HODIE (Roman Calendar): pridie Idus Martias, the day before the Ides of March.
MYTHS and LEGENDS: The art image for today's legend shows Pasiphae and the Minotaur; you can also see the legends for the current week listed together here.
TODAY'S MOTTOES and PROVERBS:
TINY MOTTOES: Today's tiny motto is: Scienter utor (English: I enjoy things wisely).
3-WORD PROVERBS: Today's 3-word verb-less proverb is Omnium rerum vicissitudo (English: There is change in all things)
AUDIO PROVERBS: Today's audio Latin proverb is Nullum magnum ingenium sine mixtura dementiae (English: There is no great talent without an admixture of madness). To read a brief essay about this proverb and to listen to the audio, visit the Latin Via Proverbs blog.
PUBLILIUS SYRUS: Today's proverb from Publilius Syrus is: Quid tibi pecunia opus est, si uti non potes? (English: What do you need money for, if you can't use it?).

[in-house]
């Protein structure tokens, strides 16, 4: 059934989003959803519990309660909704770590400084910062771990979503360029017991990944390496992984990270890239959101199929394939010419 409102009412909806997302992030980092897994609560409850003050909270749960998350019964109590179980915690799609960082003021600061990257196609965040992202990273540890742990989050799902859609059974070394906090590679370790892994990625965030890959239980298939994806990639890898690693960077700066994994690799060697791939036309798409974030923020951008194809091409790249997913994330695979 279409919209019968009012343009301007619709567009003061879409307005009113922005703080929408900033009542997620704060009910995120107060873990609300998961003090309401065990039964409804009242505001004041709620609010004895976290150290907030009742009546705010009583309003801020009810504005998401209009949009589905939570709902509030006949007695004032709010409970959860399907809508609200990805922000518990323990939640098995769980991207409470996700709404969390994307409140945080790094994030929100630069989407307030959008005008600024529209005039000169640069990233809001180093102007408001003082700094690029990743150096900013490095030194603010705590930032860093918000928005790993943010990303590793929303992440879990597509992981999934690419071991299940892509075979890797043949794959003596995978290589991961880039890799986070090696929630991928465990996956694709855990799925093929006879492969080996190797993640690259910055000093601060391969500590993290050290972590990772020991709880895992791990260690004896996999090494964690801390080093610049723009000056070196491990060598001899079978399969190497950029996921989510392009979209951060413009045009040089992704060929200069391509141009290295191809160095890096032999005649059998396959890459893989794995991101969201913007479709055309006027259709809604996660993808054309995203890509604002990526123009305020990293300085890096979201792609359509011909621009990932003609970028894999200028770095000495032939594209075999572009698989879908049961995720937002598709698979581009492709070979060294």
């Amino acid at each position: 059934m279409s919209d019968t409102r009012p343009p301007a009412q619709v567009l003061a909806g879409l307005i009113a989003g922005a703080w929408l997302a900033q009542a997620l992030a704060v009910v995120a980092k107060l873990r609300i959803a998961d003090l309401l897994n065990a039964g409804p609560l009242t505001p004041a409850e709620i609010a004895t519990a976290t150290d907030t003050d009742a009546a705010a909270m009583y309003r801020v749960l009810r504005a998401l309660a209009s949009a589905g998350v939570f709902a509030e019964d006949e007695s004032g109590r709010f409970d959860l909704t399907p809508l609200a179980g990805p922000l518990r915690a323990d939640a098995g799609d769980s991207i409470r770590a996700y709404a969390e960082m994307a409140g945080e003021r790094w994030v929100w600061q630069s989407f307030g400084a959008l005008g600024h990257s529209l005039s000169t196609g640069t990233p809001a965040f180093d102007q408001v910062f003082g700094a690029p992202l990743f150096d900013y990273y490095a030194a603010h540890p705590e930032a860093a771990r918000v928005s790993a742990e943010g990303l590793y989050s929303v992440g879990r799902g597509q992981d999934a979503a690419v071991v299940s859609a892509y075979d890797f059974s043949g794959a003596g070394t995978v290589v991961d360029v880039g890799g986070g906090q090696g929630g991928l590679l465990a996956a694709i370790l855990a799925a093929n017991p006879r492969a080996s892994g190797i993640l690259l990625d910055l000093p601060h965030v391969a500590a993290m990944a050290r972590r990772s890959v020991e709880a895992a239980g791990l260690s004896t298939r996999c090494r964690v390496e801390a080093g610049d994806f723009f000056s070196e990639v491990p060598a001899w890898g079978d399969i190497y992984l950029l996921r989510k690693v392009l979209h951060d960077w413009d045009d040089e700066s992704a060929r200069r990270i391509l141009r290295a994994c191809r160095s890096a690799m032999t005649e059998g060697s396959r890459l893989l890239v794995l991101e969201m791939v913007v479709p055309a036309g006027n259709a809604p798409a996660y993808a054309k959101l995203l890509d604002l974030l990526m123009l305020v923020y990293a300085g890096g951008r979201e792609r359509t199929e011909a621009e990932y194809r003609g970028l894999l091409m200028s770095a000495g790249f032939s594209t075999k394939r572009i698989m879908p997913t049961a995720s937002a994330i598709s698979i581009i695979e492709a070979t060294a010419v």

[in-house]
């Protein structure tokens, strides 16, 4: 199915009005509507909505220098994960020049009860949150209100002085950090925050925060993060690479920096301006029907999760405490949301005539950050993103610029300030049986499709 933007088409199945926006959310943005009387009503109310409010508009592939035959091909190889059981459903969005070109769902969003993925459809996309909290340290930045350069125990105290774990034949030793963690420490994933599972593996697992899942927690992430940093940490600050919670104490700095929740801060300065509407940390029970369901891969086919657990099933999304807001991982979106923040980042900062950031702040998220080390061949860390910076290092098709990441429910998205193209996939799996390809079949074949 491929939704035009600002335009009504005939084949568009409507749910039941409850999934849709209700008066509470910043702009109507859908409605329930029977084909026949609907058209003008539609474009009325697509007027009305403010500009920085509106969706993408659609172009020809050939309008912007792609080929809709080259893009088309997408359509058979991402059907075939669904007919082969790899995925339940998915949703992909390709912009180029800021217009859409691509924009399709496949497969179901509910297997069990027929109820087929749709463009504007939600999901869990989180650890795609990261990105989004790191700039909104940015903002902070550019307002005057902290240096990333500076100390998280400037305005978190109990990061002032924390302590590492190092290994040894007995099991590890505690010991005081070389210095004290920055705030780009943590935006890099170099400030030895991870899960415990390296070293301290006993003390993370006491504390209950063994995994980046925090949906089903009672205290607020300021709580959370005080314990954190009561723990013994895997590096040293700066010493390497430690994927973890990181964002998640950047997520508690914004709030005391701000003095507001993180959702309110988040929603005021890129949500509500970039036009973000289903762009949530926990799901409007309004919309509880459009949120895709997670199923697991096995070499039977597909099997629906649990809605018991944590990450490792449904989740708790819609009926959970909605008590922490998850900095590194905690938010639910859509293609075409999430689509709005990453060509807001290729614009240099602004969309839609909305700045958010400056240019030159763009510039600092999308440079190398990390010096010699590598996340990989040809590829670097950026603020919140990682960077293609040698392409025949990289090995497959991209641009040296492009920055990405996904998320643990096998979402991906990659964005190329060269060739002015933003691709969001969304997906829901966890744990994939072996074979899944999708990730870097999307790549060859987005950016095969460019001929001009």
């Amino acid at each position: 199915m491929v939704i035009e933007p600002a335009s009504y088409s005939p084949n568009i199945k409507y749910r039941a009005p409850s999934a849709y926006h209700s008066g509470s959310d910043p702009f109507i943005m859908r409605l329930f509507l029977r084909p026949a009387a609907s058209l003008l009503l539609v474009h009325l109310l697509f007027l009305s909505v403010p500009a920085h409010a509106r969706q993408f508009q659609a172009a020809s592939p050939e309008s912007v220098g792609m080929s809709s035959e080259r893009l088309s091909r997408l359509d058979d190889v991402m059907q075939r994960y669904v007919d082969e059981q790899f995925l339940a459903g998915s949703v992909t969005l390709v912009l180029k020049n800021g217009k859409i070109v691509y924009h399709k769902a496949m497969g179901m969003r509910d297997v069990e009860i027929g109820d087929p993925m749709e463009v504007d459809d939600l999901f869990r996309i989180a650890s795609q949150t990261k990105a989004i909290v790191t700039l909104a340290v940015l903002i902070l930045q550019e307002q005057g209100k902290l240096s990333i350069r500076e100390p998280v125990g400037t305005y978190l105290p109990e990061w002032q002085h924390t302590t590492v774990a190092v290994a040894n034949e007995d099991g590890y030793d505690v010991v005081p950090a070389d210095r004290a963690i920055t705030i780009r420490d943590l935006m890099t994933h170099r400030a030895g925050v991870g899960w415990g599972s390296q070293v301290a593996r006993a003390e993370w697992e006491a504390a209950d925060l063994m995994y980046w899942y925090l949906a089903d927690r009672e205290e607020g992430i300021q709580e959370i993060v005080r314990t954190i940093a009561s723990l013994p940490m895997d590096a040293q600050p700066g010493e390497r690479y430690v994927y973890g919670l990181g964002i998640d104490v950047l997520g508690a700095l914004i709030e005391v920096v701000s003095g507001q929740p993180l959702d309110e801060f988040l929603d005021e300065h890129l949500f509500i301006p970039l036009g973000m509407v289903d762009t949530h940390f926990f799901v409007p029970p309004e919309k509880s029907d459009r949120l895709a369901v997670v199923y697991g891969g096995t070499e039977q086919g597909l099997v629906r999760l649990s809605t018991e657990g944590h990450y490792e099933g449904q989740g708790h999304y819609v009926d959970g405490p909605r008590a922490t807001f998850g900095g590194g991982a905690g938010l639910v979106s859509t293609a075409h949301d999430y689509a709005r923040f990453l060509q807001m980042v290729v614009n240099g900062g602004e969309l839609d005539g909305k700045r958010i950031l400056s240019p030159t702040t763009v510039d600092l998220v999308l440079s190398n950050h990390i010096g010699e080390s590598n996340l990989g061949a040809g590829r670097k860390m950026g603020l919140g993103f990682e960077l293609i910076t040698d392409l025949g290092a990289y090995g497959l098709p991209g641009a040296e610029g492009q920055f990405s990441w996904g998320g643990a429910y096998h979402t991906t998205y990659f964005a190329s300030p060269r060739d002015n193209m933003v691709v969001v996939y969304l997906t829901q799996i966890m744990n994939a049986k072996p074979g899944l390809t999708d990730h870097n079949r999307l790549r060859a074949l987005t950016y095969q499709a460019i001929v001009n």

ERASMUS' ANIMALS: Today's animal proverb from Erasmus is Sub omni lapide scorpius dormit (English: Under every rock sleeps a scorpion; from Adagia 1.4.34).
BREVISSIMA: The distich poster for today is Ut Sis Tibi Amicus. Click here for a full-sized view; the poem has a vocabulary list and an English translation, too.
And here is today's proverbial lolcat:
TODAY'S FABLES AND SONGS:
MILLE FABULAE: The fable from the Mille Fabulae et Una widget is Muscae et Mel, the story of the flies and some fatal honey.
FABULAE FACILES: The fable from the Fabulae Faciles widget is Canes et Agricola Penuria Laborans, the sad story of a farm in a time of famine (this fable has a vocabulary list).
Greek Bible Art - and Latin and English, too. Below is one of my Greek Bible Art graphics; for the individual Greek, Latin and English versions of the graphic, see the blog post: Μελχισεδεκ βασιλεὺς Σαλημ ἐξήνεγκεν ἄρτους καὶ οἶνον. - Melchisedech rex Salem, proferens panem et vinum. - Melchizedek king of Salem brought forth bread and wine.